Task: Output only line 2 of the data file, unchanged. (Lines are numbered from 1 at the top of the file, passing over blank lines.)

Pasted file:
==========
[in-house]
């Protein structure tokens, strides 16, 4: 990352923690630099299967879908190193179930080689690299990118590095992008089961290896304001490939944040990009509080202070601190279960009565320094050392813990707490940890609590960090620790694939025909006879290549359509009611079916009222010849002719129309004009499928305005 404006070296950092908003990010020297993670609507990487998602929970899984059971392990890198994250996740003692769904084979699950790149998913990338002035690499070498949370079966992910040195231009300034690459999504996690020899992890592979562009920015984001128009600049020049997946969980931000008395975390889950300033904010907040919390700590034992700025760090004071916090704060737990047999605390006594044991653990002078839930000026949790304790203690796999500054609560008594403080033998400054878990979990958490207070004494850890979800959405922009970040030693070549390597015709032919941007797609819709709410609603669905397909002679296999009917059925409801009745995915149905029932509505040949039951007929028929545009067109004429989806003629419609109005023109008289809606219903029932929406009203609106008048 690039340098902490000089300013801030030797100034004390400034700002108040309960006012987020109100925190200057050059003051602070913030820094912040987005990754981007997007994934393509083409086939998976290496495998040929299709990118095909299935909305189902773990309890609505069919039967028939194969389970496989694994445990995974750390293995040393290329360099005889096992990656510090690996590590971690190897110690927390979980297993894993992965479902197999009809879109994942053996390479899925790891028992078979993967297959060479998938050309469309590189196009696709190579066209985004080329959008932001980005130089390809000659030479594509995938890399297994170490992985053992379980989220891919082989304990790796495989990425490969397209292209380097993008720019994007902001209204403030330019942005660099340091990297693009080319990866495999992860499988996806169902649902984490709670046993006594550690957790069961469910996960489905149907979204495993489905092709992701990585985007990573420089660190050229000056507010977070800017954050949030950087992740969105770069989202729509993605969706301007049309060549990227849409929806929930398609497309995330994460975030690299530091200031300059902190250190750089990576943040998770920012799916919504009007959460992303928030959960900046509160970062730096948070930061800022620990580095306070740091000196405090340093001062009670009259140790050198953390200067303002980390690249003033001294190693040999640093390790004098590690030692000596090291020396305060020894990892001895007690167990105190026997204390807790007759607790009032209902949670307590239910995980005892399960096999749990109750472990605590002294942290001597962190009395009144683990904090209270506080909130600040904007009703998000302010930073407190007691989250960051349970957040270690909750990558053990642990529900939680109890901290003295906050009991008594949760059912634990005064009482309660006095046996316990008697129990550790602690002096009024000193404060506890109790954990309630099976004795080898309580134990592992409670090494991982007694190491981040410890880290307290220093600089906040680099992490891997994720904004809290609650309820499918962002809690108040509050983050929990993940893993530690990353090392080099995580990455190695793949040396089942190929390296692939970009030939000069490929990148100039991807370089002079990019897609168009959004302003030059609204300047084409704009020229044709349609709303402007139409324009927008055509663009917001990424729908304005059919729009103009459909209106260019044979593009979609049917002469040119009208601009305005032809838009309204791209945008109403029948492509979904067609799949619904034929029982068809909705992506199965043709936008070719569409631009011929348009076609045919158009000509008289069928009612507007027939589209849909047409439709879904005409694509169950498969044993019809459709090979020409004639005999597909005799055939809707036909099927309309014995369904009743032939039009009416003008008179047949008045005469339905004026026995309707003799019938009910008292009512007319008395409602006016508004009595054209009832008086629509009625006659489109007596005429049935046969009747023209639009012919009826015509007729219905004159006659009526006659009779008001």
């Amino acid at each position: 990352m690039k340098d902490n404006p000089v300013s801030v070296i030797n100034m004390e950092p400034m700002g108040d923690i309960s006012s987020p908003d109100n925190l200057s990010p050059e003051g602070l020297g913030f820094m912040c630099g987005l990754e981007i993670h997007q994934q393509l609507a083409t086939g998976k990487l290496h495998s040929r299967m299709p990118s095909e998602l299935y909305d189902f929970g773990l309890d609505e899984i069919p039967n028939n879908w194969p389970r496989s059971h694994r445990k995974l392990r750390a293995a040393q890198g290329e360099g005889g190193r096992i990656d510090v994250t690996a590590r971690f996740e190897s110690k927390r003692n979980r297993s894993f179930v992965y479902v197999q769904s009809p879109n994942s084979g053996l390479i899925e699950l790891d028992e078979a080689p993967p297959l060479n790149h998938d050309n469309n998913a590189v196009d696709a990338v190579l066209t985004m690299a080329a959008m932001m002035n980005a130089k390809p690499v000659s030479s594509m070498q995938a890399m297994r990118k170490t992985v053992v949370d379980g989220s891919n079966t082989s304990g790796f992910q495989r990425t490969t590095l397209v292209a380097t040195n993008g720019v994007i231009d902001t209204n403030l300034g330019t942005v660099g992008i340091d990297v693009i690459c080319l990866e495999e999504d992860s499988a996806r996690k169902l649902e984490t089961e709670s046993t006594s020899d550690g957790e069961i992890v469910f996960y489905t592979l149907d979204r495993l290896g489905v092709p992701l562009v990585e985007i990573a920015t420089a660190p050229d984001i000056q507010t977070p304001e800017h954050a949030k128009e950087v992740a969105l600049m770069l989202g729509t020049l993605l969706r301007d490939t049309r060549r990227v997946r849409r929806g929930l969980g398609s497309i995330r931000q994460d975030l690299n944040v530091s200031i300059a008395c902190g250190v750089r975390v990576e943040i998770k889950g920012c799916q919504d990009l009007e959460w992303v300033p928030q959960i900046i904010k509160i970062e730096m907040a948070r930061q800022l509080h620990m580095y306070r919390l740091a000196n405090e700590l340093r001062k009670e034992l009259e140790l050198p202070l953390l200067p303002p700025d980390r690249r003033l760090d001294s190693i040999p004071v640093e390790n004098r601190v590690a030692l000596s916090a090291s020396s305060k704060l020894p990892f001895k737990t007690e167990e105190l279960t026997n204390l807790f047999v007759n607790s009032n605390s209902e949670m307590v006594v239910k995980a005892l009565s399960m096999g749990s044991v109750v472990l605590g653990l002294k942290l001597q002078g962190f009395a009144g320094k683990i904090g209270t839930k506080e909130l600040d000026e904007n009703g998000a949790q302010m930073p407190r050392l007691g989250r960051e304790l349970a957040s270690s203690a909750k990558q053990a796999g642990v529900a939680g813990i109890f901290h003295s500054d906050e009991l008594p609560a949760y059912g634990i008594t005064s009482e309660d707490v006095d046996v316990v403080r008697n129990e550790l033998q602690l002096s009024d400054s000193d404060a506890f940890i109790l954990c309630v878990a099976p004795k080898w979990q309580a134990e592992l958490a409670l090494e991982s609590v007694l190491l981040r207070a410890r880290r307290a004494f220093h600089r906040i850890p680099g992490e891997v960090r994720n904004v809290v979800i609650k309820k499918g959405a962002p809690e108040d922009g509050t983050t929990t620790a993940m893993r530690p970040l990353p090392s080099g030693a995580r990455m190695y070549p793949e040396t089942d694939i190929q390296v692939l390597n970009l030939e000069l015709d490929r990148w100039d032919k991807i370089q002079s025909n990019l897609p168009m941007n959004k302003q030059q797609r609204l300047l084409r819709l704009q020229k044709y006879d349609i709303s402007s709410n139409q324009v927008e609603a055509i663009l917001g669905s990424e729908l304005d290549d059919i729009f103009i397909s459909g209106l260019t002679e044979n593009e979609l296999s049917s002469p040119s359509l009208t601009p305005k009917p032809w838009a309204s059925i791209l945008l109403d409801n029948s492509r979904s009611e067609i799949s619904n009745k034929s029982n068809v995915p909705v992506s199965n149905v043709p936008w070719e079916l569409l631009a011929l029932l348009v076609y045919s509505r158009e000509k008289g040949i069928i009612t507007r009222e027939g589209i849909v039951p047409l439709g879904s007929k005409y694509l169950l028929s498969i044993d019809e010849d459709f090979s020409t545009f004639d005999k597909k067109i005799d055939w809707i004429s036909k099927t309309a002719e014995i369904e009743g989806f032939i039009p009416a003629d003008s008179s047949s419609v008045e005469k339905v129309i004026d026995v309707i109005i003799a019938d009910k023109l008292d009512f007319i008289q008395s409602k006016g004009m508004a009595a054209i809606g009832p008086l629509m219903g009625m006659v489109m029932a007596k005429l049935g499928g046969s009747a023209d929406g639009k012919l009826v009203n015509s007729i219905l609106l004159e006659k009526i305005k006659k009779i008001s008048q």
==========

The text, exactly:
């Protein structure tokens, strides 16, 4: 990352923690630099299967879908190193179930080689690299990118590095992008089961290896304001490939944040990009509080202070601190279960009565320094050392813990707490940890609590960090620790694939025909006879290549359509009611079916009222010849002719129309004009499928305005 404006070296950092908003990010020297993670609507990487998602929970899984059971392990890198994250996740003692769904084979699950790149998913990338002035690499070498949370079966992910040195231009300034690459999504996690020899992890592979562009920015984001128009600049020049997946969980931000008395975390889950300033904010907040919390700590034992700025760090004071916090704060737990047999605390006594044991653990002078839930000026949790304790203690796999500054609560008594403080033998400054878990979990958490207070004494850890979800959405922009970040030693070549390597015709032919941007797609819709709410609603669905397909002679296999009917059925409801009745995915149905029932509505040949039951007929028929545009067109004429989806003629419609109005023109008289809606219903029932929406009203609106008048 690039340098902490000089300013801030030797100034004390400034700002108040309960006012987020109100925190200057050059003051602070913030820094912040987005990754981007997007994934393509083409086939998976290496495998040929299709990118095909299935909305189902773990309890609505069919039967028939194969389970496989694994445990995974750390293995040393290329360099005889096992990656510090690996590590971690190897110690927390979980297993894993992965479902197999009809879109994942053996390479899925790891028992078979993967297959060479998938050309469309590189196009696709190579066209985004080329959008932001980005130089390809000659030479594509995938890399297994170490992985053992379980989220891919082989304990790796495989990425490969397209292209380097993008720019994007902001209204403030330019942005660099340091990297693009080319990866495999992860499988996806169902649902984490709670046993006594550690957790069961469910996960489905149907979204495993489905092709992701990585985007990573420089660190050229000056507010977070800017954050949030950087992740969105770069989202729509993605969706301007049309060549990227849409929806929930398609497309995330994460975030690299530091200031300059902190250190750089990576943040998770920012799916919504009007959460992303928030959960900046509160970062730096948070930061800022620990580095306070740091000196405090340093001062009670009259140790050198953390200067303002980390690249003033001294190693040999640093390790004098590690030692000596090291020396305060020894990892001895007690167990105190026997204390807790007759607790009032209902949670307590239910995980005892399960096999749990109750472990605590002294942290001597962190009395009144683990904090209270506080909130600040904007009703998000302010930073407190007691989250960051349970957040270690909750990558053990642990529900939680109890901290003295906050009991008594949760059912634990005064009482309660006095046996316990008697129990550790602690002096009024000193404060506890109790954990309630099976004795080898309580134990592992409670090494991982007694190491981040410890880290307290220093600089906040680099992490891997994720904004809290609650309820499918962002809690108040509050983050929990993940893993530690990353090392080099995580990455190695793949040396089942190929390296692939970009030939000069490929990148100039991807370089002079990019897609168009959004302003030059609204300047084409704009020229044709349609709303402007139409324009927008055509663009917001990424729908304005059919729009103009459909209106260019044979593009979609049917002469040119009208601009305005032809838009309204791209945008109403029948492509979904067609799949619904034929029982068809909705992506199965043709936008070719569409631009011929348009076609045919158009000509008289069928009612507007027939589209849909047409439709879904005409694509169950498969044993019809459709090979020409004639005999597909005799055939809707036909099927309309014995369904009743032939039009009416003008008179047949008045005469339905004026026995309707003799019938009910008292009512007319008395409602006016508004009595054209009832008086629509009625006659489109007596005429049935046969009747023209639009012919009826015509007729219905004159006659009526006659009779008001």